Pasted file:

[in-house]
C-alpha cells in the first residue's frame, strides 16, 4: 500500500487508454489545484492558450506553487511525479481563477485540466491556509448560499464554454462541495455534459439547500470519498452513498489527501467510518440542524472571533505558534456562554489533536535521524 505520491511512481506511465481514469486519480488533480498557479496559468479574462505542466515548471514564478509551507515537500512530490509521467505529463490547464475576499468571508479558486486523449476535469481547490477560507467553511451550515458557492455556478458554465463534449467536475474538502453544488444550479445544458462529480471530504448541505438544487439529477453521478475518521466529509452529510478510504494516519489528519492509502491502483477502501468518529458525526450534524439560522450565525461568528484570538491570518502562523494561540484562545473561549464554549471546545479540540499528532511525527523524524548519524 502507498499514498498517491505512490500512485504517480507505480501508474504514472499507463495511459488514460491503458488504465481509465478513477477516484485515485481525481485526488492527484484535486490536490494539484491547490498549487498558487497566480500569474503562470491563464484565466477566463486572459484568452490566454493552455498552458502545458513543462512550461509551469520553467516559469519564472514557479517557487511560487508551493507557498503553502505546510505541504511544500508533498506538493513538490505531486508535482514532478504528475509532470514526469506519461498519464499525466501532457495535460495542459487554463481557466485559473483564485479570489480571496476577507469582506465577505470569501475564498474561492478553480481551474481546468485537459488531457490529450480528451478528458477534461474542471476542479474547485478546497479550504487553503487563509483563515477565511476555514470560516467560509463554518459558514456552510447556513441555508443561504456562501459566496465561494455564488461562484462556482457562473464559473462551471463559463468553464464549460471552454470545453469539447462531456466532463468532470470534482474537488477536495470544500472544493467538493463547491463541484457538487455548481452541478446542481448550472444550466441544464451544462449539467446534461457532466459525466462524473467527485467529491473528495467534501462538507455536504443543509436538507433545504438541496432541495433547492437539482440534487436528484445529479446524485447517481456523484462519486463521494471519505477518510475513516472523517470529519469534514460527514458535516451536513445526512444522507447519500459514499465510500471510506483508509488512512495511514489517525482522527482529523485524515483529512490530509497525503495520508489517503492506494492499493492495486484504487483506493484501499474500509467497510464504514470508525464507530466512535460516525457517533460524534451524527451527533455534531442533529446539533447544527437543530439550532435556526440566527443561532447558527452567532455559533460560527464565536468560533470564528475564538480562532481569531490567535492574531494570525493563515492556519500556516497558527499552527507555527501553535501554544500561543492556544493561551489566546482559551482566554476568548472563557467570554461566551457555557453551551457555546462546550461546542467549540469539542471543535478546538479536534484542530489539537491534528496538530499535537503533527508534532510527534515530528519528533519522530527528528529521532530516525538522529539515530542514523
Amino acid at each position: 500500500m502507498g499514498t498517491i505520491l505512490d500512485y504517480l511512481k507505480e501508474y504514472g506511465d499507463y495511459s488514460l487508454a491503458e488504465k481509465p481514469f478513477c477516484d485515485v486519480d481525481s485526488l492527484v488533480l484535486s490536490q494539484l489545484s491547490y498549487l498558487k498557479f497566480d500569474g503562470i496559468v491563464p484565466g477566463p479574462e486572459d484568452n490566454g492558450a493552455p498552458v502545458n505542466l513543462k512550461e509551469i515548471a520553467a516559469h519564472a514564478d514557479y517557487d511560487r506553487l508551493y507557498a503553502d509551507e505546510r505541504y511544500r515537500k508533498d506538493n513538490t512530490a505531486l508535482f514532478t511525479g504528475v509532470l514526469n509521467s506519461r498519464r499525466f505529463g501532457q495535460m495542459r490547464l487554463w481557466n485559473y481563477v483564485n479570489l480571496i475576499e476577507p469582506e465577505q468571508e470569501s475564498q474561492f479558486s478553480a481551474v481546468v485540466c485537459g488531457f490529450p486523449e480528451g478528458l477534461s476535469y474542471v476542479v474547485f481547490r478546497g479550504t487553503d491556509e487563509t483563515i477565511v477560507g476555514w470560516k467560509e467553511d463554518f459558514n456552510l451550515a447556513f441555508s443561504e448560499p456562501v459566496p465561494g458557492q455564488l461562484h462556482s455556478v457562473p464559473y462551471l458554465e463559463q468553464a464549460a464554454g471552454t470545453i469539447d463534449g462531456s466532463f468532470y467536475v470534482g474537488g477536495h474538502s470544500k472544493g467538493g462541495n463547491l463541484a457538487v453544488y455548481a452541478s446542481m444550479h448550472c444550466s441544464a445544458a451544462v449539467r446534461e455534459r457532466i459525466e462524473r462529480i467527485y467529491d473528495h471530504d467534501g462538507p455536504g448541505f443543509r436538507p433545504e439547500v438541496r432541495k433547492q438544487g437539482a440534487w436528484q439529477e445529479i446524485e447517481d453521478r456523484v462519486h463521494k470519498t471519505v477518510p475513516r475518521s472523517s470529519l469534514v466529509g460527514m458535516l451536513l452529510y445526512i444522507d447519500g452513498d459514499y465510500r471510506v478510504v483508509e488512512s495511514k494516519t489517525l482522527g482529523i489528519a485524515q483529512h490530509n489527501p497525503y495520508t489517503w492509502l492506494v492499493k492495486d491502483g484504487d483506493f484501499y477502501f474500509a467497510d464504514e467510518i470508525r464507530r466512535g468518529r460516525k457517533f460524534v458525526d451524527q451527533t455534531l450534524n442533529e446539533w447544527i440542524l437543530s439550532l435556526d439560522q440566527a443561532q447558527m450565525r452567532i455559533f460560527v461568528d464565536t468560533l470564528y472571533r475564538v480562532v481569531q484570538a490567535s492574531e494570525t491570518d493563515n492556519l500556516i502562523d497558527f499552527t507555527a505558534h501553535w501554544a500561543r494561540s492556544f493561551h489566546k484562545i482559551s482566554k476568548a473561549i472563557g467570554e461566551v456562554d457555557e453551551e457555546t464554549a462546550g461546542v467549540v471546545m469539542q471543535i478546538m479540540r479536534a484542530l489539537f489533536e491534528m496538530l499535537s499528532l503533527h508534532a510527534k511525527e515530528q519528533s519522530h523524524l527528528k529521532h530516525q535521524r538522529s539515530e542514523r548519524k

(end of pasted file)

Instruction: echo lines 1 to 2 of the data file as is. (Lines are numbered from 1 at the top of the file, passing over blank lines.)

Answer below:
[in-house]
C-alpha cells in the first residue's frame, strides 16, 4: 500500500487508454489545484492558450506553487511525479481563477485540466491556509448560499464554454462541495455534459439547500470519498452513498489527501467510518440542524472571533505558534456562554489533536535521524 505520491511512481506511465481514469486519480488533480498557479496559468479574462505542466515548471514564478509551507515537500512530490509521467505529463490547464475576499468571508479558486486523449476535469481547490477560507467553511451550515458557492455556478458554465463534449467536475474538502453544488444550479445544458462529480471530504448541505438544487439529477453521478475518521466529509452529510478510504494516519489528519492509502491502483477502501468518529458525526450534524439560522450565525461568528484570538491570518502562523494561540484562545473561549464554549471546545479540540499528532511525527523524524548519524 502507498499514498498517491505512490500512485504517480507505480501508474504514472499507463495511459488514460491503458488504465481509465478513477477516484485515485481525481485526488492527484484535486490536490494539484491547490498549487498558487497566480500569474503562470491563464484565466477566463486572459484568452490566454493552455498552458502545458513543462512550461509551469520553467516559469519564472514557479517557487511560487508551493507557498503553502505546510505541504511544500508533498506538493513538490505531486508535482514532478504528475509532470514526469506519461498519464499525466501532457495535460495542459487554463481557466485559473483564485479570489480571496476577507469582506465577505470569501475564498474561492478553480481551474481546468485537459488531457490529450480528451478528458477534461474542471476542479474547485478546497479550504487553503487563509483563515477565511476555514470560516467560509463554518459558514456552510447556513441555508443561504456562501459566496465561494455564488461562484462556482457562473464559473462551471463559463468553464464549460471552454470545453469539447462531456466532463468532470470534482474537488477536495470544500472544493467538493463547491463541484457538487455548481452541478446542481448550472444550466441544464451544462449539467446534461457532466459525466462524473467527485467529491473528495467534501462538507455536504443543509436538507433545504438541496432541495433547492437539482440534487436528484445529479446524485447517481456523484462519486463521494471519505477518510475513516472523517470529519469534514460527514458535516451536513445526512444522507447519500459514499465510500471510506483508509488512512495511514489517525482522527482529523485524515483529512490530509497525503495520508489517503492506494492499493492495486484504487483506493484501499474500509467497510464504514470508525464507530466512535460516525457517533460524534451524527451527533455534531442533529446539533447544527437543530439550532435556526440566527443561532447558527452567532455559533460560527464565536468560533470564528475564538480562532481569531490567535492574531494570525493563515492556519500556516497558527499552527507555527501553535501554544500561543492556544493561551489566546482559551482566554476568548472563557467570554461566551457555557453551551457555546462546550461546542467549540469539542471543535478546538479536534484542530489539537491534528496538530499535537503533527508534532510527534515530528519528533519522530527528528529521532530516525538522529539515530542514523